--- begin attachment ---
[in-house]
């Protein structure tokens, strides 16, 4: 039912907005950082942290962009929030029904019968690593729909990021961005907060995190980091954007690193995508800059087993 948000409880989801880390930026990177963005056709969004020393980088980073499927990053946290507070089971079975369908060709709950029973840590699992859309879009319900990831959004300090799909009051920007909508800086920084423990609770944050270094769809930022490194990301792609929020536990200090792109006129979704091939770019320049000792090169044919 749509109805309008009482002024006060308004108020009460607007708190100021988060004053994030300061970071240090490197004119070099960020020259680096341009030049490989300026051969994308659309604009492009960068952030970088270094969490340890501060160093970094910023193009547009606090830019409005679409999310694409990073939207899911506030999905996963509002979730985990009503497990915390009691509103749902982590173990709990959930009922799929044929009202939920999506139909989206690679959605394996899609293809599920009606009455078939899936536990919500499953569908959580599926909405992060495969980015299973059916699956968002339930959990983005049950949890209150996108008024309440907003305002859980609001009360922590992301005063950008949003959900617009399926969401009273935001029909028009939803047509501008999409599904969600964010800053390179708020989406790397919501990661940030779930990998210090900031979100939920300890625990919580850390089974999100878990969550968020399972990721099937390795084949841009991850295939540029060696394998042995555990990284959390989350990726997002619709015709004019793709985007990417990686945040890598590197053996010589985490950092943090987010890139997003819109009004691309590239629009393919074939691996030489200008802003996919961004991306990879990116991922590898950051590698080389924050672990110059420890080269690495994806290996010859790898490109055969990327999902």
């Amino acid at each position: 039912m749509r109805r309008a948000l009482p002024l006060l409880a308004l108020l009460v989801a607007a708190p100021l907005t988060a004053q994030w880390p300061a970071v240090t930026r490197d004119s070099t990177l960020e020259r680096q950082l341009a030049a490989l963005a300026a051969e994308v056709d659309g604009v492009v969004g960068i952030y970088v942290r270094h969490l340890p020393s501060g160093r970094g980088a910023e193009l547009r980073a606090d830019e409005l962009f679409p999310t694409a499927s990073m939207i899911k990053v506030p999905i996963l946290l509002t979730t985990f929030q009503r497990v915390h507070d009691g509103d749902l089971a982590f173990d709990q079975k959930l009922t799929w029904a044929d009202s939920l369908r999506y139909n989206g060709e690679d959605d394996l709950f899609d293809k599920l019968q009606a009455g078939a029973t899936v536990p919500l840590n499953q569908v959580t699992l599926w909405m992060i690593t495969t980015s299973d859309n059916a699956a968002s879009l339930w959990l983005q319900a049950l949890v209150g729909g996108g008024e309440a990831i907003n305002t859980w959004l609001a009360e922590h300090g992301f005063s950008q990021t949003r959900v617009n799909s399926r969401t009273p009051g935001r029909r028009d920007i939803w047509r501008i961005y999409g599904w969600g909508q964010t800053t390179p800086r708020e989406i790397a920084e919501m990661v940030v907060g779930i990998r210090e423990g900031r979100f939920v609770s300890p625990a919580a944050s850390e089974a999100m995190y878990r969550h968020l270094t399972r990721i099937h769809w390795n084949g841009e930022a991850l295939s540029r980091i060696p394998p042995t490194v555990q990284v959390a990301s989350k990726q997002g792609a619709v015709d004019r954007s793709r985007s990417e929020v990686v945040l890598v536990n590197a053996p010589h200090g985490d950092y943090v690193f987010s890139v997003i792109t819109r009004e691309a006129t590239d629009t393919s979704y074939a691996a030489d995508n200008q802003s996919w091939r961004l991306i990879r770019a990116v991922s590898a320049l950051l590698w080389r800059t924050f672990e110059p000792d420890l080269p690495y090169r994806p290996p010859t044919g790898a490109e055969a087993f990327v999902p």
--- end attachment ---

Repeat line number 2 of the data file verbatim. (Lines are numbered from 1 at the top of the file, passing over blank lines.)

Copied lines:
């Protein structure tokens, strides 16, 4: 039912907005950082942290962009929030029904019968690593729909990021961005907060995190980091954007690193995508800059087993 948000409880989801880390930026990177963005056709969004020393980088980073499927990053946290507070089971079975369908060709709950029973840590699992859309879009319900990831959004300090799909009051920007909508800086920084423990609770944050270094769809930022490194990301792609929020536990200090792109006129979704091939770019320049000792090169044919 749509109805309008009482002024006060308004108020009460607007708190100021988060004053994030300061970071240090490197004119070099960020020259680096341009030049490989300026051969994308659309604009492009960068952030970088270094969490340890501060160093970094910023193009547009606090830019409005679409999310694409990073939207899911506030999905996963509002979730985990009503497990915390009691509103749902982590173990709990959930009922799929044929009202939920999506139909989206690679959605394996899609293809599920009606009455078939899936536990919500499953569908959580599926909405992060495969980015299973059916699956968002339930959990983005049950949890209150996108008024309440907003305002859980609001009360922590992301005063950008949003959900617009399926969401009273935001029909028009939803047509501008999409599904969600964010800053390179708020989406790397919501990661940030779930990998210090900031979100939920300890625990919580850390089974999100878990969550968020399972990721099937390795084949841009991850295939540029060696394998042995555990990284959390989350990726997002619709015709004019793709985007990417990686945040890598590197053996010589985490950092943090987010890139997003819109009004691309590239629009393919074939691996030489200008802003996919961004991306990879990116991922590898950051590698080389924050672990110059420890080269690495994806290996010859790898490109055969990327999902």